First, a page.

Brother Askia’s answer to the question should Black people work in American law enforcement and military.
Brother Askia’s answer to the question should Black people work in American law enforcement and military.
Dr. Amos Wilson reveals the fundamental basis and cause & reason for the unfortunate circumstances of self hate among people of African decent.
1968 was by far the most confusing year in American history for white people. It was the year that for the first time in modern and western history, white people had become openly defenseless, fearful, nervous, and simply scared of Black people. Almost fifty years later and absolutely nothing has changed about the dynamics of white people’s overall perceptions of Black people. The only thing that has evolved is white people’s willingness to admit to their fear of Black people, and yet most still will not.
The late nineteen sixties and mid seventies was a time when white people had for once consciously and subconsciously considered Black people as unpredictable. Before then, it was a fairly simple assessment to place Black people into an easily contained afterthought compartment within the consciousness of white people. The main factor in this mentality was the prevailing apparatus of Black people’s fear driven by racism and discriminatory brutality against Black people for centuries. The tides had abruptly changed when in the late sixties, Black people had become more willing to express their rights and fight for them. The new atmosphere of conflicting views and color lines brought about a riddling society which created an air of uncertainty.
With the advent of color television, live newscasts, yet less sophistication in media censorship, the entire world was able to see the reality of American racism. It was then without a doubt and apparent that the leader of the so called free world was a complete hipocracy and unable to be trusted as a government elite in the global stratosphere. It was time for America to clean up the act. The late seventies ushered in a new sense of codes in conduct, particularly in the realm of politics. With the new generations of unpredictable Blacks who could now wage what white people believed to be street wars and fight for their rights, it was time that white people learn new ways to predict the movements and cultural advancements of Black people.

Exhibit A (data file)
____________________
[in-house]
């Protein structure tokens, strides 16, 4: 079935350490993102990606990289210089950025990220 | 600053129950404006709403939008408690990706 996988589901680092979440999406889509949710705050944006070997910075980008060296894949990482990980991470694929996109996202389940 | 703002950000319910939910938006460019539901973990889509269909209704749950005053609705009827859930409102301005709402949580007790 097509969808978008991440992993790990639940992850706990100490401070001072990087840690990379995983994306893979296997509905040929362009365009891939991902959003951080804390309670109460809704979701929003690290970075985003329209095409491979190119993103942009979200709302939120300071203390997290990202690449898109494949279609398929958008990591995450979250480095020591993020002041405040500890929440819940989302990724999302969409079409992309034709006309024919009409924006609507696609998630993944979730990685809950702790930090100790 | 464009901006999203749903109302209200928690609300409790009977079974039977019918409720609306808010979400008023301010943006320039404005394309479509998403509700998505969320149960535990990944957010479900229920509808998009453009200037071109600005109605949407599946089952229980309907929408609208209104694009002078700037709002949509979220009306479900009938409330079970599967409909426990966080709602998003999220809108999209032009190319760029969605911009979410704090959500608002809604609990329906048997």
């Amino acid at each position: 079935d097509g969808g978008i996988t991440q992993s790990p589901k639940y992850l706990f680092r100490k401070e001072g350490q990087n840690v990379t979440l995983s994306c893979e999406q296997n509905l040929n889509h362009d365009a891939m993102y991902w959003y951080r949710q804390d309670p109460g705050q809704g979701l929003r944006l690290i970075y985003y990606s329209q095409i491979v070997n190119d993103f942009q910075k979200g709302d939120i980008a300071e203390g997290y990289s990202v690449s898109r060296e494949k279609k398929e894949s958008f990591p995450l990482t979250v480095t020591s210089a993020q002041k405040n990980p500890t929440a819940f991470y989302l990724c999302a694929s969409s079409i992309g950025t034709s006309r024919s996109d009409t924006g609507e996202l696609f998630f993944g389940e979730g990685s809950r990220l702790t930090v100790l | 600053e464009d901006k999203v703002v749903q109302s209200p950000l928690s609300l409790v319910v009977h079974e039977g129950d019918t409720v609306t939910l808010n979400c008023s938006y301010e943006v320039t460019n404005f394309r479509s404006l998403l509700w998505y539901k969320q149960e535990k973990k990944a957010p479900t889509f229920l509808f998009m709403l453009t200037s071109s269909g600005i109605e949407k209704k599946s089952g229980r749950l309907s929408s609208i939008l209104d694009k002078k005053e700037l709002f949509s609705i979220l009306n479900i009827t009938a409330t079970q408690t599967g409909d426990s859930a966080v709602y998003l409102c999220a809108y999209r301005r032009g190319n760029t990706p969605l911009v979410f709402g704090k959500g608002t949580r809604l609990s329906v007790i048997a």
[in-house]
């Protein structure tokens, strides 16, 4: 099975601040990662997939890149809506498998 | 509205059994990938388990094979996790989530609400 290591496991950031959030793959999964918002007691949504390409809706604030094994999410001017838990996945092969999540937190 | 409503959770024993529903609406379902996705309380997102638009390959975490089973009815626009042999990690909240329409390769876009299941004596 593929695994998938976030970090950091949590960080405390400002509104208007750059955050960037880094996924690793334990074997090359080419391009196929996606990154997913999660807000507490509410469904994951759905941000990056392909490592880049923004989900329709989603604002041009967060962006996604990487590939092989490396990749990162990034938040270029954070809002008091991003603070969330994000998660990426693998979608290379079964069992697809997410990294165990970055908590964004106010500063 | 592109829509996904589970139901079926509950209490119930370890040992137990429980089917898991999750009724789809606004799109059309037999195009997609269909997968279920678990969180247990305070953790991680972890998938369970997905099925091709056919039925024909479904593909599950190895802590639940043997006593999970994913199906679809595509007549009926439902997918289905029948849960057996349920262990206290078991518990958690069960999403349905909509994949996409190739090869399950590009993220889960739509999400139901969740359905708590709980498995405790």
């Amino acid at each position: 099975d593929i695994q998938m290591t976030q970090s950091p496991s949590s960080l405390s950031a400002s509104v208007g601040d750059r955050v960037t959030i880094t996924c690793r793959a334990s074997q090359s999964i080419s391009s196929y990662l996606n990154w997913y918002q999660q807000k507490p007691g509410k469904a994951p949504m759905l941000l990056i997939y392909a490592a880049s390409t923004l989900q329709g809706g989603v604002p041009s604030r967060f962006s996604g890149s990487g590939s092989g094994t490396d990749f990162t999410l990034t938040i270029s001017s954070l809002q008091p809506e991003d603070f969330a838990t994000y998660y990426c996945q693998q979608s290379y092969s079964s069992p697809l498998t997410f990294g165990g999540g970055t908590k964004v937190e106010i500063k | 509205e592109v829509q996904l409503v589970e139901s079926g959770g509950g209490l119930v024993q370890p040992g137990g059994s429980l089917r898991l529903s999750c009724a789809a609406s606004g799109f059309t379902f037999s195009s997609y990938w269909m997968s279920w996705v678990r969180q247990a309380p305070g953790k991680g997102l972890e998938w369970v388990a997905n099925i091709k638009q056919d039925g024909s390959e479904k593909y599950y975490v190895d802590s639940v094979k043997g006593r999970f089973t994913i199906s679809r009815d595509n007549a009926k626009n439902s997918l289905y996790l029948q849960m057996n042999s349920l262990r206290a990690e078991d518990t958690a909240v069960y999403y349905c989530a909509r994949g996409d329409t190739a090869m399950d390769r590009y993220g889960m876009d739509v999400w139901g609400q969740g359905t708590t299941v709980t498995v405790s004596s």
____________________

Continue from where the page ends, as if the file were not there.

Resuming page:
The nineteen eighties showed white politicians were very swift with a solution and quite timely to the disadvantage of Black people. While the country and even the world began to fully enjoy the benefits of illicit drugs openly and freely, American politicians saw an opportunity to place well written codes onto Black people without appearing to be racist bigots. The stage was set to put the entire Black population back into a state of fear and predictability. The introduction of the War on Drugs and its prime asset called crack created a new paradigm in the ways white people could conceptualize and legitimize their fears, and ultimately their racist sense of predictability of Black people. This destructive and neglectful thinking of white Americans allowed for laws to authorize unjust and wrongful imprisonments, and countless murders by police of unarmed and innocent Black people.
No matter how much the facts are present and the truth is in front of everyone’s face, law enforcement’s sole purpose has ultimately been in place to keep minorities in America controlled and contained, yet no authorities or officials will admit this. The most hated minority to law enforcement in America has always overwhelmingly been Black people. By the late 20th century, when it was no longer acceptable to blame the problems of American society on Black people outright, politicians simply replaced Black with crime. It was a very simple transition which to this very moment is still causing turmoil among America’s Black communities with no end in sight.